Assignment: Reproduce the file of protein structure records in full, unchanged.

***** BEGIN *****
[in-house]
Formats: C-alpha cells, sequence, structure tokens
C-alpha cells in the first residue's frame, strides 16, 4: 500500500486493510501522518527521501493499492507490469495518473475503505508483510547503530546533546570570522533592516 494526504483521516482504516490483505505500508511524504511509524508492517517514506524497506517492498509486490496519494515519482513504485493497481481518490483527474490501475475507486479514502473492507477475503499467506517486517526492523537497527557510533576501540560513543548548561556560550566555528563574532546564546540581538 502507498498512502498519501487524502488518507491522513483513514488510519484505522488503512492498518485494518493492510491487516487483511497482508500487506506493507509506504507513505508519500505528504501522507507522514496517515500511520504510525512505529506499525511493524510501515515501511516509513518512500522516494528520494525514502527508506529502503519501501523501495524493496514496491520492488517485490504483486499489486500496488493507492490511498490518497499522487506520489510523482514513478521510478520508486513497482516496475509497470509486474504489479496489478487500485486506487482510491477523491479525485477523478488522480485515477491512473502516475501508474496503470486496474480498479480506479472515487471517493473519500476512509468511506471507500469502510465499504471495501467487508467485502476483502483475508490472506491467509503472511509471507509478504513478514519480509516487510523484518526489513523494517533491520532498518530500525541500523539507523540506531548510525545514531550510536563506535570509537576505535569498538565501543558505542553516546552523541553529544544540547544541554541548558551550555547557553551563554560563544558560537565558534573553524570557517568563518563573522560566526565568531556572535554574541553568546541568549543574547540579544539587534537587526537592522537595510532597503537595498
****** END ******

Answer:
[in-house]
Formats: C-alpha cells, sequence, structure tokens
C-alpha cells in the first residue's frame, strides 16, 4: 500500500486493510501522518527521501493499492507490469495518473475503505508483510547503530546533546570570522533592516 494526504483521516482504516490483505505500508511524504511509524508492517517514506524497506517492498509486490496519494515519482513504485493497481481518490483527474490501475475507486479514502473492507477475503499467506517486517526492523537497527557510533576501540560513543548548561556560550566555528563574532546564546540581538 502507498498512502498519501487524502488518507491522513483513514488510519484505522488503512492498518485494518493492510491487516487483511497482508500487506506493507509506504507513505508519500505528504501522507507522514496517515500511520504510525512505529506499525511493524510501515515501511516509513518512500522516494528520494525514502527508506529502503519501501523501495524493496514496491520492488517485490504483486499489486500496488493507492490511498490518497499522487506520489510523482514513478521510478520508486513497482516496475509497470509486474504489479496489478487500485486506487482510491477523491479525485477523478488522480485515477491512473502516475501508474496503470486496474480498479480506479472515487471517493473519500476512509468511506471507500469502510465499504471495501467487508467485502476483502483475508490472506491467509503472511509471507509478504513478514519480509516487510523484518526489513523494517533491520532498518530500525541500523539507523540506531548510525545514531550510536563506535570509537576505535569498538565501543558505542553516546552523541553529544544540547544541554541548558551550555547557553551563554560563544558560537565558534573553524570557517568563518563573522560566526565568531556572535554574541553568546541568549543574547540579544539587534537587526537592522537595510532597503537595498